Logging initialized using configuration in jar:file:/usr/share/hive-0.12.0/lib/hive-common-0.12.0.jar!/hive-log4j.properties hive>
This tells you that Hive has been started and is running.
Creating a Database
To create a database, from the hive command prompt, type:
hive> create database sample; OK Time taken: 3.863 seconds
This means your database has been created.
Creating a Table
Now that you have created a database, it’s time to create a table. Use this command to create a sample table:
hive> create table sample.sampledata (id int, name string) > ROW FORMAT DELIMITED > FIELDS TERMINATED BY '\t' > STORED AS TEXTFILE; OK Time taken: 0.115 seconds hive>
If you see this, you have created your first table. This has resulted in these directories being created:
Populating the Table
A table isn’t much use without data in it. Open up a text file in your favorite text editor and add these entries:
1 January 2 February 3 March 4 April 5 May 6 June 7 July 8 August 9 September 10 October 11 November 12 December
After each number, be sure to use a tab character instead of spaces.
Save this file as sampledata.txt.
Now, put this file in HDFS using the command:
> hdfs dfs -put sampledata.txt /user/hive/warehouse/sample.db/sampledata
You will see an OK message indicating that the file has been put in HDFS.
Querying the Data
The data is in HDFS, and now it’s time to run a query on it. Run Hive:
You will see the expected deprecation warnings, followed by the Hive prompt. Now run a simple query:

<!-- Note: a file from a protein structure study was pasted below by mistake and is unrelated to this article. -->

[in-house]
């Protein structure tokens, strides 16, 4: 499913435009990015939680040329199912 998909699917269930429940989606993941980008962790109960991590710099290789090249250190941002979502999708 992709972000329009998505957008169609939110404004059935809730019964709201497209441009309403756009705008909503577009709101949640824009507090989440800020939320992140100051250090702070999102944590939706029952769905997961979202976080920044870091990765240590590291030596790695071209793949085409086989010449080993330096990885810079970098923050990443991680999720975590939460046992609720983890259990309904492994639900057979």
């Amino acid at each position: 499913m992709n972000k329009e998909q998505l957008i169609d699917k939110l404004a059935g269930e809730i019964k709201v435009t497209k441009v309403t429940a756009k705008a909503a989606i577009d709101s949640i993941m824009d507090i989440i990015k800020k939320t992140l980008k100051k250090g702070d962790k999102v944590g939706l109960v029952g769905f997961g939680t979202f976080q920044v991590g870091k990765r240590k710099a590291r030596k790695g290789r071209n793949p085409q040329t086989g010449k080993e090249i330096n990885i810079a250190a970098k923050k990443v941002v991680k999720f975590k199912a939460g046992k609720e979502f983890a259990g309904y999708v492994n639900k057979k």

hive> select * from sample.sampledata;
You should see your data come back quickly exactly as you had typed it in. If not, then make sure you have tab characters in your file, and put the file back into HDFS, overwriting the previous one.
The reason this data returns quickly is because you performed a select * on a table with no conditions. When Hive sees this, it goes out to the data nodes that contain the data and just asks for the data. This is *not* something you would want to do with a huge table in Hadoop.
Now it’s time to run a query that will kick off a job:
hive> select count(*) from sample.sampledata;
You will see output that starts off as follows:
Total MapReduce jobs = 1 Launching Job 1 out of 1 Number of reduce tasks determined at compile time: 1 In order to change the average load for a reducer (in bytes): set hive.exec.reducers.bytes.per.reducer=<number> In order to limit the maximum number of reducers: set hive.exec.reducers.max=<number> In order to set a constant number of reducers: set mapred.reduce.tasks=<number> Starting Job = job_1391570039342_0003, Tracking URL = http://dmontroy-hadoop-suse.site:8088/proxy/application_1391570039342_0003/ Kill Command = /usr/share/hadoop/bin/hadoop job -kill job_1391570039342_0003 Hadoop job information for Stage-1: number of mappers: 1; number of reducers: 1 2014-02-04 23:27:35,506 Stage-1 map = 0%, reduce = 0% ...
Eventually, the job will finish and report the result that you would expect to see: 12. The overhead to get to this simple result seems unbearable, but keep in mind that Hive was designed to handle very large data sets involving lots of coordination between nodes. For larger jobs, the overhead isn’t as much of a significant part of the job.
If everything has been configured correctly, you should be able to see the Hive jobs that you have submitted in the YARN Resource Manager UI. Go to http://HOST_NAME:8088 to see your query. If you did not see the query show up in the Resource Manager, make sure you have followed the steps to add MapReduce support to YARN in my previous post. If you don’t add them (particularly the additions to yarn-site.xml), then Hive will run in local mode, and will not submit the job to YARN.
At this point, if you have been following along, you now have a cluster that has HDFS, YARN, and Hive all set up. Using the Hive interface, you can quite easily create non-trivial data sets and run queries against them.